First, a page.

is associated with a waveform si(t), of duration T seconds

T = Ts is called the symbol time or symbol duration

To send message mi: transmit waveform si(t), 0 < t T receiver guesses which of M possible messages was sent

10/2/07 van Alphen & Katz 4

Simplified QPSK Example

Say we use Quaternary Phase Shift Keying (QPSK) as ourmodulation.

We need M = 4 waveforms, with 4 different phase angles:

cos(2f0t)

sin(2f0t)

00

01

11

10

Bits-to-Waveforms

(Gray-coded)

• 10/2/07 van Alphen & Katz 5

)tcos(T

20!

)tsin(T

20!

E

00

01

11

10

s4

s1

s3

s2

Note that the mapping between bits andwaveforms is done using a Gray Code:Noise that pushes the received point past asingle decision boundary causes only asingle bit error.

10/2/07 van Alphen & Katz 6

QPSK Example for Digital Image

Vector Value 5 7 4 Binary-Coded 101 111 100Tx Bit Sequence for M = 4:(re-grouping) 10 11 11 10

Consider a vector, v, taken from a digital color image with 8quantization levels (3 bits) for R, G and B:

[5 7 4 4 0 3 5 6 2 1 0 5]

red green blue

(Grouping k = log2(M) = log2(4) = 2 bits per symbol)

10/2/07 van Alphen & Katz 7

Quaternary Example, Continued

Bit Sequence 10 11 11 10

-sin(2f0t)-cos(2f0t) -sin(2f0t)

-cos(2f0t)

t0 T 2T 3T 4T

Say f0 = 1000 Hz, T = 1 ms

-1

0

1

0 0.001 0.002 0.003 0.004

10 11 11 10 Note: abruptphasechangesincrease thebandwidth

10/2/07 van Alphen & Katz 8

Relating Bit and Symbol Parameters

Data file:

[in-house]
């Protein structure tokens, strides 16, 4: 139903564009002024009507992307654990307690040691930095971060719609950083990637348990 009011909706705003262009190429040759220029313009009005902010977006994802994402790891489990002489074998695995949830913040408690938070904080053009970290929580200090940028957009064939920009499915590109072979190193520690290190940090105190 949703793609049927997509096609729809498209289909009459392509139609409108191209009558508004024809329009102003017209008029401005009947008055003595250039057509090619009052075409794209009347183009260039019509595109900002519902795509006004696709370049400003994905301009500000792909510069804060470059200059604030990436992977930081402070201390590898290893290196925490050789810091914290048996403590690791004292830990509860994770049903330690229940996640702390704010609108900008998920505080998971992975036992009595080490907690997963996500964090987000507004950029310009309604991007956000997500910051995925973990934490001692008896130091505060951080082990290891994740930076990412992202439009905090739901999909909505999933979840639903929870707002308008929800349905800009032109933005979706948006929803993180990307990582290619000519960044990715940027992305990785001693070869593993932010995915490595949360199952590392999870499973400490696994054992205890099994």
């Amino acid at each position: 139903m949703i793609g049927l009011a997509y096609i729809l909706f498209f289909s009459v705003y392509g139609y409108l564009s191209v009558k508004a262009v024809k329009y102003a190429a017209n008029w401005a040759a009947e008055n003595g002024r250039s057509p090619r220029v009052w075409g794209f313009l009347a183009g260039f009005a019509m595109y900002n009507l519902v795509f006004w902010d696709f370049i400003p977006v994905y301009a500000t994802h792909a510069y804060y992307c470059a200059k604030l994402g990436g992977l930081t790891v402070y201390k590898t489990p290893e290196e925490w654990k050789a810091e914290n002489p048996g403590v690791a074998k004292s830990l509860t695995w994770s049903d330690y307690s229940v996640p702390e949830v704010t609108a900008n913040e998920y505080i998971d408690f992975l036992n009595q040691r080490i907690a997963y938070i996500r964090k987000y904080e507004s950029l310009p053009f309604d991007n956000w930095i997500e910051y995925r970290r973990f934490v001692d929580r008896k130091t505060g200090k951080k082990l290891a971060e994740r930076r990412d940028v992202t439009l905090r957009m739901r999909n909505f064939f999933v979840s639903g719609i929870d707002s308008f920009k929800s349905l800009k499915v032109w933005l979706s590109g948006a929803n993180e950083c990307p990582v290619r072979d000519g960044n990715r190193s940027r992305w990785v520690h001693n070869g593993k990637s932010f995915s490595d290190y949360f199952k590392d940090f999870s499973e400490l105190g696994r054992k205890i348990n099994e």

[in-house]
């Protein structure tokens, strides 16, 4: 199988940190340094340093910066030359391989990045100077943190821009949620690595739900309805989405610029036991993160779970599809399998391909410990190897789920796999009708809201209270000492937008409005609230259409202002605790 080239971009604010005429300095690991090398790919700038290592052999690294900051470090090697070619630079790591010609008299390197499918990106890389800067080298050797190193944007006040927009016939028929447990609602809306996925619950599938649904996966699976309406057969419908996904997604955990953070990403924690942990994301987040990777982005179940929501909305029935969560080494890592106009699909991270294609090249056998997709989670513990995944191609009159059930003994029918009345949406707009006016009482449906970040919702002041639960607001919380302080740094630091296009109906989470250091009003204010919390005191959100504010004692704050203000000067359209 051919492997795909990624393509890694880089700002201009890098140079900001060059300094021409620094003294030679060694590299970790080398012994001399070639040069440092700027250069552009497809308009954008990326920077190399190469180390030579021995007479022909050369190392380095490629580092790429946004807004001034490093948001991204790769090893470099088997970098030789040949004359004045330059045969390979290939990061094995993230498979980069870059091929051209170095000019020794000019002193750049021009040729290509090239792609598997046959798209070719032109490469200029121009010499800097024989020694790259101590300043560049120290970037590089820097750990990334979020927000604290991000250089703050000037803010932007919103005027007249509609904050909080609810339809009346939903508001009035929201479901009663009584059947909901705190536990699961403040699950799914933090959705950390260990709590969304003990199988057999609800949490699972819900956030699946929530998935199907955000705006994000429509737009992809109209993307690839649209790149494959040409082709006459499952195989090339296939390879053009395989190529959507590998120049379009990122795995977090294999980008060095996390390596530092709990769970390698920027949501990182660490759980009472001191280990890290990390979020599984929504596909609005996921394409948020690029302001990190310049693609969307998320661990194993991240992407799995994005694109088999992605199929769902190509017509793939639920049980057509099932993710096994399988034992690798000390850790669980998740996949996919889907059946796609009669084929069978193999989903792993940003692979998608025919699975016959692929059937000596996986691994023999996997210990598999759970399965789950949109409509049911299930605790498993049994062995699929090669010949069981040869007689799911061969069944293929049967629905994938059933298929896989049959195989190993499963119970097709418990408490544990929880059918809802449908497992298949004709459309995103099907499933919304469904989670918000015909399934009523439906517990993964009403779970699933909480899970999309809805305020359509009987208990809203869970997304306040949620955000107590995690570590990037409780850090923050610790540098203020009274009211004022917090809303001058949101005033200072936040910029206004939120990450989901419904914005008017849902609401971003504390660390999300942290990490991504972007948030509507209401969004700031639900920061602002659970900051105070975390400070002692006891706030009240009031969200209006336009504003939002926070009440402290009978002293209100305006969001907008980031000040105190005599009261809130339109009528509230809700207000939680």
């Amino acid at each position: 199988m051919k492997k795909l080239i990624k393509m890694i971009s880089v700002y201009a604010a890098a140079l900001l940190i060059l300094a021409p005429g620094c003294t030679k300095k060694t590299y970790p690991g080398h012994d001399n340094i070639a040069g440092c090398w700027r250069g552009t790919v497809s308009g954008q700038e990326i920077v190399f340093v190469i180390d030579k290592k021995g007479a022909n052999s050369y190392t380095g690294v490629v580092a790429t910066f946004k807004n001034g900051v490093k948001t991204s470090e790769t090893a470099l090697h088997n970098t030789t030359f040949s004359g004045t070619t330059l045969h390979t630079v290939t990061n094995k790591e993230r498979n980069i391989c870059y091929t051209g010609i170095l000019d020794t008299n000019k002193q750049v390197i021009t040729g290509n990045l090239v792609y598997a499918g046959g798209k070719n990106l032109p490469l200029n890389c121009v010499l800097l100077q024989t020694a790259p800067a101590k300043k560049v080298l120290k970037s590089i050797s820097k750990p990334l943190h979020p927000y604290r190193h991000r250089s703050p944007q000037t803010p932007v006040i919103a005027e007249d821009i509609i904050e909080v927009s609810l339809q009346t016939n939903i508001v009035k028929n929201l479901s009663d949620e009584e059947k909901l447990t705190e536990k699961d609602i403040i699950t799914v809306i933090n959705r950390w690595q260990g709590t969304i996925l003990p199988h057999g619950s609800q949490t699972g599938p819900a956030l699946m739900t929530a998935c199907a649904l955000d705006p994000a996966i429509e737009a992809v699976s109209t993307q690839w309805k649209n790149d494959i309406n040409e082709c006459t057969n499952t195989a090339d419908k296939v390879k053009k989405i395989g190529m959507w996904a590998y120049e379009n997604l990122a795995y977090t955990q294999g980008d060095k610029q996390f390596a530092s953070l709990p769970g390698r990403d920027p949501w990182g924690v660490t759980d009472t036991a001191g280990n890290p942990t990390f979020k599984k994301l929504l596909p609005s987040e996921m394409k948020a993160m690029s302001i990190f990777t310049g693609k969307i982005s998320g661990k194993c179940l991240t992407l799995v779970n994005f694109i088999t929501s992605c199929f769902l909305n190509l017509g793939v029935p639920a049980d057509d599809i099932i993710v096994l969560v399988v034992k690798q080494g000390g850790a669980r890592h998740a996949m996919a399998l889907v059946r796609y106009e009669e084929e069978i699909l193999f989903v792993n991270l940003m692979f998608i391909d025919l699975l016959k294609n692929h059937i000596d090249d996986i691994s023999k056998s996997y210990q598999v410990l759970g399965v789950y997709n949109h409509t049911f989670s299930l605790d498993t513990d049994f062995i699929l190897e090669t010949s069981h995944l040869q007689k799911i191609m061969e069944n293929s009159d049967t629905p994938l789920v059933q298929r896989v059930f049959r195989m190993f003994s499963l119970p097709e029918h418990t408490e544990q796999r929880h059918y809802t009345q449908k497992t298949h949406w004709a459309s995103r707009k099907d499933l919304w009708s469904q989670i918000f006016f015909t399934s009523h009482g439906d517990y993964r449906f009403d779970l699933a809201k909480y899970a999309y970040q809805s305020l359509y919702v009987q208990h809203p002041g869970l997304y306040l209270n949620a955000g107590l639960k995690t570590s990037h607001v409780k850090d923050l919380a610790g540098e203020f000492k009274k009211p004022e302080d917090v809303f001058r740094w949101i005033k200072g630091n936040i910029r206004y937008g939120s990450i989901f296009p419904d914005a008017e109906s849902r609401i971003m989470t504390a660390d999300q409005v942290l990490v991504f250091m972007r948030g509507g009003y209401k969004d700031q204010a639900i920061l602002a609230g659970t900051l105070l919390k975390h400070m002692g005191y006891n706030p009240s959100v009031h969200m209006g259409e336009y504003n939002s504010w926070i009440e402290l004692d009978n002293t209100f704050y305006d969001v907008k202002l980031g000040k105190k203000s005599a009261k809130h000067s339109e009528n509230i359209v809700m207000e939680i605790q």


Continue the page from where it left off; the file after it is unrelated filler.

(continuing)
1 symbol k = log2(M) bits T = Ts = kTb

e.g., if M = 4, then k = 2 and T = Ts = 2Tb Baud Rate R symbols/sec = 1/T Bit Rate Rb bits/sec = 1/Tb

E = S T (E: energy in the waveform of duration T; S:average signal power) Eb = S Tb (Eb: energy allocated per bit; Tb is time allocated per bit)

Bandwidth proportional to 1/T Decreasing T Faster signaling Wider Bandwidth

• 10/2/07 van Alphen & Katz 9

Binary Phase Shift Keying (BPSK)

M = 2 2 waveforms, 180 out of phase

Signal Space Diagram (1-dimensional)

Throughput:

)tcos(T

E2)t(s 01 !=

)tcos(T

E2)t(s 02 !"=

0 < t T

Rb = 1/T = 1/Tb bps

X X )tcos(T

20!

0

EE!

s1s2

10/2/07 van Alphen & Katz 10

BPSK: Optimum Receiver for AWGN(Assume equally likely, equal energy signals)

r(t) x !T

0

II > 0s1 si

)tcos(T

2)t( 01 !="

10/2/07 van Alphen & Katz 11

Quaternary Phase Shift Keying (QPSK)

M = 4 4 waveforms, 90 out of phase

Signal Space Diagram (2-dim.)

2 bits/symbol

Throughput:

)tcos(T

E2)t(s 04 !=

)tsin(T

E2)t(s 01 !=